This project will offer unique insights into this untreatable disease. If this study confirms earlier results and suggests that memantine, when used in conjunction with riluzole, significantly slows down the progression of the disease, as well as ameliorates cognitive deficits in patients with fronto-temporal dysfunction, it will set the groundwork for conducting a larger phase III trial.

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Study Type : Interventional  (Clinical Trial)
Actual Enrollment : 89 participants
Allocation: Randomized
Intervention Model: Parallel Assignment
Masking: Quadruple (Participant, Care Provider, Investigator, Outcomes Assessor)
Primary Purpose: Treatment
Official Title: Phase 2B Study of Memantine for the Treatment of Amyotrophic Lateral Sclerosis
Actual Study Start Date : November 7, 2018
Actual Primary Completion Date : July 22, 2021
Actual Study Completion Date : July 22, 2021


Arm Intervention/treatment
Active Comparator: Memantine
Up to 20 mg memantine taken by mouth twice a day for 36 weeks
Drug: Memantine
All randomized patients will be instructed to take one tablet once a day for the first two weeks from a blinded bottle that contains 10 mg tablets or matching placebo. At week three, patients will be instructed to take one tablet twice a day from the 10 mg bottle or matching placebo. At week five, patients will be instructed to take one tablet in the morning and two tablets in the evening from the 10 mg bottle or matching placebo. At week seven patients will be instructed to take two tablets twice a day from the 10 mg bottle or matching placebo.
Other Name: Namenda

Placebo Comparator: Placebo
Up to 2 placebo tablets taken by mouth twice a day for 36 weeks
Drug: Placebo (for Memantine)
All randomized patients will be instructed to take one tablet once a day for the first two weeks from a blinded bottle that contains 10 mg tablets or matching placebo. At week three, patients will be instructed to take one tablet twice a day from the 10 mg bottle or matching placebo. At week five, patients will be instructed to take one tablet in the morning and two tablets in the evening from the 10 mg bottle or matching placebo. At week seven patients will be instructed to take two tablets twice a day from the 10 mg bottle or matching placebo.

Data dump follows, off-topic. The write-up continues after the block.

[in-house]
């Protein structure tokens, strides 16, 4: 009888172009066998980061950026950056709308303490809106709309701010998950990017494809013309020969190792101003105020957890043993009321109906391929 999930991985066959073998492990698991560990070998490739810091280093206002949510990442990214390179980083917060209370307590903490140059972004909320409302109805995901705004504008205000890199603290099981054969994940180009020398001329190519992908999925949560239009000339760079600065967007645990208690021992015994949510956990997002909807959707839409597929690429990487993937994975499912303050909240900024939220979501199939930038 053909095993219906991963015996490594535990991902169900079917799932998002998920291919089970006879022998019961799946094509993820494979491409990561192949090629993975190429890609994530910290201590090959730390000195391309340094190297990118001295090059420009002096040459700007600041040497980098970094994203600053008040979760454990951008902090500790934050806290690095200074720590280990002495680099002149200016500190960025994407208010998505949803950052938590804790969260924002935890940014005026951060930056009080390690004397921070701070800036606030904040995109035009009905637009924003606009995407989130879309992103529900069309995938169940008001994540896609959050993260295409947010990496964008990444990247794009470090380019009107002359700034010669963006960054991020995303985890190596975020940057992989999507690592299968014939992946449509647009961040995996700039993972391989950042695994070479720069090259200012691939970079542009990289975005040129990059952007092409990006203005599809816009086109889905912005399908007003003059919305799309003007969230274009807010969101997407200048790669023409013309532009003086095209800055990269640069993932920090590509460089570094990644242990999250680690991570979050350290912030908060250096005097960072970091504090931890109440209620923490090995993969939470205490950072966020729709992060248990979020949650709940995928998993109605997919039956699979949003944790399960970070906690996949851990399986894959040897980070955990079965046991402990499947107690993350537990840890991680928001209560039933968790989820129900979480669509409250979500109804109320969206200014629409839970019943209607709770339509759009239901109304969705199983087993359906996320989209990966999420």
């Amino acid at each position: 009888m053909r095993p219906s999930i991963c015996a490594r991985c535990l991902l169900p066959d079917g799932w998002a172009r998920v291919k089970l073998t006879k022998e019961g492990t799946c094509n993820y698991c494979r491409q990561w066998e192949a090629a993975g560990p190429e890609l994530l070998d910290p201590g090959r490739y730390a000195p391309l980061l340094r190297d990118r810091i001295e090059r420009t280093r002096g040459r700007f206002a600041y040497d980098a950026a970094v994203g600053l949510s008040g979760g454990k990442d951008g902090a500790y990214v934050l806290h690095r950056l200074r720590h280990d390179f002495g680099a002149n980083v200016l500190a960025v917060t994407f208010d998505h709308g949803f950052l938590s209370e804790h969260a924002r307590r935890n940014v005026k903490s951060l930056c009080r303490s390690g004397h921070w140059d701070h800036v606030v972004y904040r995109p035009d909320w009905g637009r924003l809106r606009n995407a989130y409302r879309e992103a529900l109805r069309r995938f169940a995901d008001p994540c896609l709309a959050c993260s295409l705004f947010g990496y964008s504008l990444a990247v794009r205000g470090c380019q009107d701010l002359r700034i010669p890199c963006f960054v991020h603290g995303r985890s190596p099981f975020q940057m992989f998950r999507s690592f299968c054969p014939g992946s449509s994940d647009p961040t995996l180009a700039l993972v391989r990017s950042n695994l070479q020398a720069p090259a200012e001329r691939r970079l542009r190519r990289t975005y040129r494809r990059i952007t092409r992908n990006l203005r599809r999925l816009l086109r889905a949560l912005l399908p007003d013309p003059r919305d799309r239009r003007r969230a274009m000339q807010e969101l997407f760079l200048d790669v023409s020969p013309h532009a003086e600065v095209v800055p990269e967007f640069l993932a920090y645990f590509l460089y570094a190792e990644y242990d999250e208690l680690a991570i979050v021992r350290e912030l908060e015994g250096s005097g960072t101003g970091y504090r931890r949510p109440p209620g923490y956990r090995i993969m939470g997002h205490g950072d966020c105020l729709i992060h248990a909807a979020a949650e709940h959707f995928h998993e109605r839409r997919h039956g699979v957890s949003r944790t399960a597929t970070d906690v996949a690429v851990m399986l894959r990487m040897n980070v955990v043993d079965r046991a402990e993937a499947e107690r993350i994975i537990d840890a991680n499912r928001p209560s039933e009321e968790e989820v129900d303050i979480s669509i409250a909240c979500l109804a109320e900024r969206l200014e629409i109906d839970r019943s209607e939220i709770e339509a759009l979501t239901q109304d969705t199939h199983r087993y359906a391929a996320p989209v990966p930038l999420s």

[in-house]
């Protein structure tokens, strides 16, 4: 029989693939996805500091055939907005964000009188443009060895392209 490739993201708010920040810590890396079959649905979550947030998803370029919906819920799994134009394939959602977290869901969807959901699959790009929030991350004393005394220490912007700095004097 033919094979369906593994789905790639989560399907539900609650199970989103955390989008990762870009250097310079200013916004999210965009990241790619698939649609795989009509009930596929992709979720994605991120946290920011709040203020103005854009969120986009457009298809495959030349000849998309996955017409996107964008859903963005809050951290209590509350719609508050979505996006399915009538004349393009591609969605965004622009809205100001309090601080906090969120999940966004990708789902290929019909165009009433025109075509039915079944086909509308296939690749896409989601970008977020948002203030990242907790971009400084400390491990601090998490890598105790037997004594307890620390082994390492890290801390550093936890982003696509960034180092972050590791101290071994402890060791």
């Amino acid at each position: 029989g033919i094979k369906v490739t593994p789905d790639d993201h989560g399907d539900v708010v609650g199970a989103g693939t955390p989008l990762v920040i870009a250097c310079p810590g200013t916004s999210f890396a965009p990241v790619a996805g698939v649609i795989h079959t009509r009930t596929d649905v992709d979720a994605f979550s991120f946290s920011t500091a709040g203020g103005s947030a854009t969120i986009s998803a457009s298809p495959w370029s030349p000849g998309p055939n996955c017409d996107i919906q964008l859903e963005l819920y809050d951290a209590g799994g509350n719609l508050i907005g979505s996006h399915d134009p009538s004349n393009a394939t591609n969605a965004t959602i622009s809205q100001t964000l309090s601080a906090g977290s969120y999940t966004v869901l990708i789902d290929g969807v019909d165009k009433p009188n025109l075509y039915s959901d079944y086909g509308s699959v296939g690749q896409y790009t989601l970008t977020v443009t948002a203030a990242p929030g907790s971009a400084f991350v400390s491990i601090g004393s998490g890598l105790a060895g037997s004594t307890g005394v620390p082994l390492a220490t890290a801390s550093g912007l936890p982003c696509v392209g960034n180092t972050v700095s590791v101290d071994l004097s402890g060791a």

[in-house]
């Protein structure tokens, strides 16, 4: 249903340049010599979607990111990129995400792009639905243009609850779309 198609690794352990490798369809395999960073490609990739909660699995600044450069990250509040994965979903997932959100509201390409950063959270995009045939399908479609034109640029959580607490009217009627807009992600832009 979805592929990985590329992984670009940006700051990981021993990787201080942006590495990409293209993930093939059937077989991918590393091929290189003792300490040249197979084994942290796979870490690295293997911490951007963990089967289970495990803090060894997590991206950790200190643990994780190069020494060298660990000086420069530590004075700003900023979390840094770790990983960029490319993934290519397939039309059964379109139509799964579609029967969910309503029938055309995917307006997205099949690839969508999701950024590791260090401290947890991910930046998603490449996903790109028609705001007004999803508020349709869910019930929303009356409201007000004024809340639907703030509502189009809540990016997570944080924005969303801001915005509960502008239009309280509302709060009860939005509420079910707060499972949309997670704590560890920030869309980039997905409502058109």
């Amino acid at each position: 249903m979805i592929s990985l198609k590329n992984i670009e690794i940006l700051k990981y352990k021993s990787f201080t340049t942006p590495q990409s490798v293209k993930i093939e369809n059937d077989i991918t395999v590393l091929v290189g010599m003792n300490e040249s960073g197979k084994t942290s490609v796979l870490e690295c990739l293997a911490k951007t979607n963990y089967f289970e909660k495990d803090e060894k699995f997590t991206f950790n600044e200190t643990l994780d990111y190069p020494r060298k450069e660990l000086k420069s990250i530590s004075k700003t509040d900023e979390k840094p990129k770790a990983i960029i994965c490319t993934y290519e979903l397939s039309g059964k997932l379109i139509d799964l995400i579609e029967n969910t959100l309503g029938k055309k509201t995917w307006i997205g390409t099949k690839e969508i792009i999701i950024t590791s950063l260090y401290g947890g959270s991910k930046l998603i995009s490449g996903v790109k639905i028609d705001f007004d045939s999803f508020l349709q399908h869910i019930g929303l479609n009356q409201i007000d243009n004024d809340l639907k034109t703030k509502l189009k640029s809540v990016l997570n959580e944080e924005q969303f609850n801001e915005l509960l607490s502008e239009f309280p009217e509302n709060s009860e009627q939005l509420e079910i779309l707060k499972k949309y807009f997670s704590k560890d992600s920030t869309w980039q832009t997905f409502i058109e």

Other Name: Sugar pill manufactured to mimic memantine 10 mg




Primary Outcome Measures :
  1. The Primary Comparison for Efficacy Will be Based on a Linear Mixed Effects (LME) Model Fit to the ALSFRS-R Data for the Patients Followed Over 36 Weeks. [ Time Frame: During 36 weeks of therapy ]
    The primary outcome measure will be disease progression as measured by the Amyotrophic Lateral Sclerosis Functional Rating Scale - Revised (ALSFRS-R) during the 36 weeks of therapy. The patient's rate of progression on active therapy during the 36 week treatment arm will be compared to the rate of progression of the placebo arm. The ALSFRS-R is a 12 question rating scale used to determine each participant's assessment of their capability and independence in daily activities. Possible values are from 0 to 48; higher score means better outcome.


Other Outcome Measures:
  1. Measuring the Levels of Tau, Phosphorylated Neurofilament Heavy Chain (pNFH) and the pNFH/C3 Ratio in Blood [ Time Frame: 36 weeks of treatment ]
    Preliminary data have demonstrated that there are elevated levels of Tau and pNF-H in the blood of patients with ALS as compared to healthy controls suggesting that these proteins could also be used for measuring a patient's disease progression.